- Make every word worth it. Content is key. You must make your content engaging, exciting, relevant, fresh and meaningful for TWO audiences: search engines and real people. Every word should have a purpose.
- The word “welcome” in your title tag means nothing and is a waste of space. Your title tag should define your entire website, so use this space to state your product or service and location, using the keyword or phrase that you most want to rank for.
- Understand your audience. Who is reading what you write? What do they want? Are you writing for them? Are you making their job as a reader easy? Are you giving them plenty of ways to interact with you? Are you solving their problems and answering their questions? Your content (on your website and blog) should include those long tail keywords that brought visitors to your website in the first place. Your readers should find real value in what you’re presenting to them.
- Throw your “electronic brochure” in the recycling bin. Talk about the benefits of your products/services and how you can solve your readers’ problems. Talk about value for the customer. A customer wants to know “what’s in it for me?” not “tell me more about you.” Educate, entertain, tell a story and provide meaning.
- Think of your website as your home base. Every aspect of your online marketing should lead back to your website. It’s important to have outside sources linking to your website, as it helps tremendously with where you rank on search engines. When major sites like Facebook and Twitter, for instance, are directing traffic to your website, search engines take notice and you move up in the rankings.
- Gently push your social media fans and followers to your website.
- Direct e-newsletter recipients and blog visitors to relevant pages on your website.
- Include links to your website in online press releases, email signatures and business cards.
- Test, Measure, and Improve. Find out what works for your customers as early on as possible, and commit to continually improving the performance of your website.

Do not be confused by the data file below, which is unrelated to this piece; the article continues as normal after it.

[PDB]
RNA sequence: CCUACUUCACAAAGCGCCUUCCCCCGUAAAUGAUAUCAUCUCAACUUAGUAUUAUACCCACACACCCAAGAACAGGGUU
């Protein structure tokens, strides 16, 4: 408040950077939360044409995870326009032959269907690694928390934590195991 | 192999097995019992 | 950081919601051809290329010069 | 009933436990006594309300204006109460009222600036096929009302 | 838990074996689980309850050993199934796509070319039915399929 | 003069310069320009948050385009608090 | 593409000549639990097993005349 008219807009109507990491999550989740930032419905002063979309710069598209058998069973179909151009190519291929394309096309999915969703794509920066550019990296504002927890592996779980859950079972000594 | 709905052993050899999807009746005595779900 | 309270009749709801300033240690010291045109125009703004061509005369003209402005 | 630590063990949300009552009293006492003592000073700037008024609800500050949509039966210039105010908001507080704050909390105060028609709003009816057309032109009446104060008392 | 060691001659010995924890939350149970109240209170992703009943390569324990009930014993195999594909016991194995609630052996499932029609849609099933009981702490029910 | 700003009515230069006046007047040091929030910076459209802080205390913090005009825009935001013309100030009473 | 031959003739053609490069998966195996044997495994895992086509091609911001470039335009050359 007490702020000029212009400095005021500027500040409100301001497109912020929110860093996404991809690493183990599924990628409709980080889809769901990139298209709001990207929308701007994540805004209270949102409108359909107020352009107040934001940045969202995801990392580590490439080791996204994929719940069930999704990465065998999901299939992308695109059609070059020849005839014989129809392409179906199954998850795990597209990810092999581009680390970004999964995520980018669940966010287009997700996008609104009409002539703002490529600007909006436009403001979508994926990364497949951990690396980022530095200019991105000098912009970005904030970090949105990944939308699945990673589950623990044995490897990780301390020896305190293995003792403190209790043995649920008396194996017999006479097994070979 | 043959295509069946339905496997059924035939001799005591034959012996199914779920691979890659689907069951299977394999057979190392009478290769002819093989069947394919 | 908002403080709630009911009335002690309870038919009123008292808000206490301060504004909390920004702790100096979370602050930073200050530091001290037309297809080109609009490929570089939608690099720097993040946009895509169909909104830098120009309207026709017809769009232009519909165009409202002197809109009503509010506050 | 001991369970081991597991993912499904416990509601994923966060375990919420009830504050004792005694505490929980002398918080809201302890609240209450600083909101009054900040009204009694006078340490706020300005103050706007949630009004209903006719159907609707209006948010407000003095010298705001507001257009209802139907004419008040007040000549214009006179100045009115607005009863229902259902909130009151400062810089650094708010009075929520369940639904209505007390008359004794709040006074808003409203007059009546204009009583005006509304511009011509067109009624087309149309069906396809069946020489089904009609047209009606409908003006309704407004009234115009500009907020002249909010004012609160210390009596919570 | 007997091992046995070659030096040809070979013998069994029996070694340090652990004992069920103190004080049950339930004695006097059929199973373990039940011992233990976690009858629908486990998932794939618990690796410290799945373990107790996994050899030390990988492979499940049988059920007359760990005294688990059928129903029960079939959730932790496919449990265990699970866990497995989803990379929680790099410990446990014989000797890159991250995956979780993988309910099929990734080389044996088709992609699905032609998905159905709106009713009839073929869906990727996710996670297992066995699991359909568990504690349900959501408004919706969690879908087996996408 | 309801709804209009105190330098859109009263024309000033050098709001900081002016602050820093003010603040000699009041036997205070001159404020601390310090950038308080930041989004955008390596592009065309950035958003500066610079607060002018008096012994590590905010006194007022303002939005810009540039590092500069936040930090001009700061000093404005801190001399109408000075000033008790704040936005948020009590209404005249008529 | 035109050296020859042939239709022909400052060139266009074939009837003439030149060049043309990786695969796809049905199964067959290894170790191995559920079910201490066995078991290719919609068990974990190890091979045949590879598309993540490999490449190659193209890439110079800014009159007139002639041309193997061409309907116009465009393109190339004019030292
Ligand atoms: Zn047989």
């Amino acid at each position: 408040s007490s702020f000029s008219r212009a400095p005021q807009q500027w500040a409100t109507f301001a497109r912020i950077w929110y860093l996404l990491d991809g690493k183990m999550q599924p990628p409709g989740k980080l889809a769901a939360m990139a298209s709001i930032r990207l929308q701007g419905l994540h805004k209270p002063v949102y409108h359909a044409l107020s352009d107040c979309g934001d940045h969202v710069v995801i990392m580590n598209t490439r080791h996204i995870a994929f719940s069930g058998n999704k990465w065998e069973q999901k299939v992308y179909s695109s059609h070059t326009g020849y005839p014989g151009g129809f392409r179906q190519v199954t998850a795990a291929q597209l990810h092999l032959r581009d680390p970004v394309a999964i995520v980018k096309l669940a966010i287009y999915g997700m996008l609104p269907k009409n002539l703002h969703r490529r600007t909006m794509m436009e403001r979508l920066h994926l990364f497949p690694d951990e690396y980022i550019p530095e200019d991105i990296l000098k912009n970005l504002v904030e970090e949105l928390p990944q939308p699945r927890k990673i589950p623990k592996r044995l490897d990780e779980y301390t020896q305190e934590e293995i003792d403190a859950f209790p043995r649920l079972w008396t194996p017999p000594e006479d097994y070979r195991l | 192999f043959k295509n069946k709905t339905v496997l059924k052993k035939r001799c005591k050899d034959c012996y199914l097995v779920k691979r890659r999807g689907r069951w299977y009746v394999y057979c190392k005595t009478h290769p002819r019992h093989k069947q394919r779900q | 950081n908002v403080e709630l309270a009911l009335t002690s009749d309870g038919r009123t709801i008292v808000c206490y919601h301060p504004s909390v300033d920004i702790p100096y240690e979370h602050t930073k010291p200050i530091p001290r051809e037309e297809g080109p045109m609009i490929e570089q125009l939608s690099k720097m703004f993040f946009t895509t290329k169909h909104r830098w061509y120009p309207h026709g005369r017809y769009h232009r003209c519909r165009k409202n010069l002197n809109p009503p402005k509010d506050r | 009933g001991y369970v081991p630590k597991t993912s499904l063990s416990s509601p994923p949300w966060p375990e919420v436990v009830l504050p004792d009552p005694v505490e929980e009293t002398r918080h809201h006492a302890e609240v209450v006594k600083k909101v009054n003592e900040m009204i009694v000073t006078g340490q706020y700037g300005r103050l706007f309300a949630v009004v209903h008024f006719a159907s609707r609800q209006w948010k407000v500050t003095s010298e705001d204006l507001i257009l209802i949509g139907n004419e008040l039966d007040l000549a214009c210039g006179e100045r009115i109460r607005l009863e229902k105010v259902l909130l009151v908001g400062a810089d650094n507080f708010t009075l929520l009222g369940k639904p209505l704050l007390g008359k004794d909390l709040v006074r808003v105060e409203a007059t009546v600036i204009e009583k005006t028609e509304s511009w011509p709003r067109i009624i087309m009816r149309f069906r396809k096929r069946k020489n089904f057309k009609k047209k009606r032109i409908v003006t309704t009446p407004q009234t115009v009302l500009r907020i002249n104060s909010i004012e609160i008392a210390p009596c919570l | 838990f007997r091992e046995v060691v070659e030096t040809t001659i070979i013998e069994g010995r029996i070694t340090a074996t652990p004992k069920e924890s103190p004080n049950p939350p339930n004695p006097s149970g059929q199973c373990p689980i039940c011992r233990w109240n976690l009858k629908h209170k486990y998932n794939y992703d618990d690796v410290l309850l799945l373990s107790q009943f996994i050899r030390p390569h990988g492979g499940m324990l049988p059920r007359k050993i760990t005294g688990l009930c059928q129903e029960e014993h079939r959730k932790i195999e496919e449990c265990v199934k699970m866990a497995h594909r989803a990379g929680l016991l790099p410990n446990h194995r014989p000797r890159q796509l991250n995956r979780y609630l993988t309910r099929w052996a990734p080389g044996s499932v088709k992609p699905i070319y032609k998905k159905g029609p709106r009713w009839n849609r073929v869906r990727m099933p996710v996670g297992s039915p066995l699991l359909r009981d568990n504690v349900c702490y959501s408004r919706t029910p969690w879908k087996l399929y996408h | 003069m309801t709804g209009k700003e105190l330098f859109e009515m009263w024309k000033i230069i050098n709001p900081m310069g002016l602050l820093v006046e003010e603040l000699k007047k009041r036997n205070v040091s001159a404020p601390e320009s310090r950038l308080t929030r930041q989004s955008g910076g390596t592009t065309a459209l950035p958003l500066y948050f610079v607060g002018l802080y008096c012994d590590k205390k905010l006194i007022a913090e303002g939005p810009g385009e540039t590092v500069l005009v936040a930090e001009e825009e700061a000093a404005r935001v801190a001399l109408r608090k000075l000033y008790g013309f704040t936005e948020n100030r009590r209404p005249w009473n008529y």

- Try different ways of driving traffic and converting that traffic into paying customers. Do more of what works and less of what doesn’t.
- Set up Google Analytics, record the metrics that make most sense for what you’re trying to achieve, and use these metrics to better understand your audience. For example, if one of your goals was to grow your email database, record the number of email subscribers and where they came from.
Keep your eye on what works and adapt your website marketing strategy.
Grabbing and Keeping Your Audience’s Attention
One last thing to think about…
You have less than five seconds to grab your visitors’ attention. How will you do it? That’s something you should be thinking about before you put your website marketing strategy into action.
Will you capture people’s attention with attractive design, calls-to-action, and “YOU” language? You should. First impressions are everything if you want to get someone’s attention, so make sure you portray a professional image. The key is to keep their attention, though, and to empower them to take action.
Once they’re past their initial reaction, they will look to see if you’re giving them the information they need and if they can find it quickly. Structure AND content play a big role here. What you’re showing your visitors should seamlessly lead into what you’re saying to your visitors. Everything needs to resonate with your audience.
What do you have to say? Can you add any basic website marketing tips to this list? Please submit your two cents in the comments section!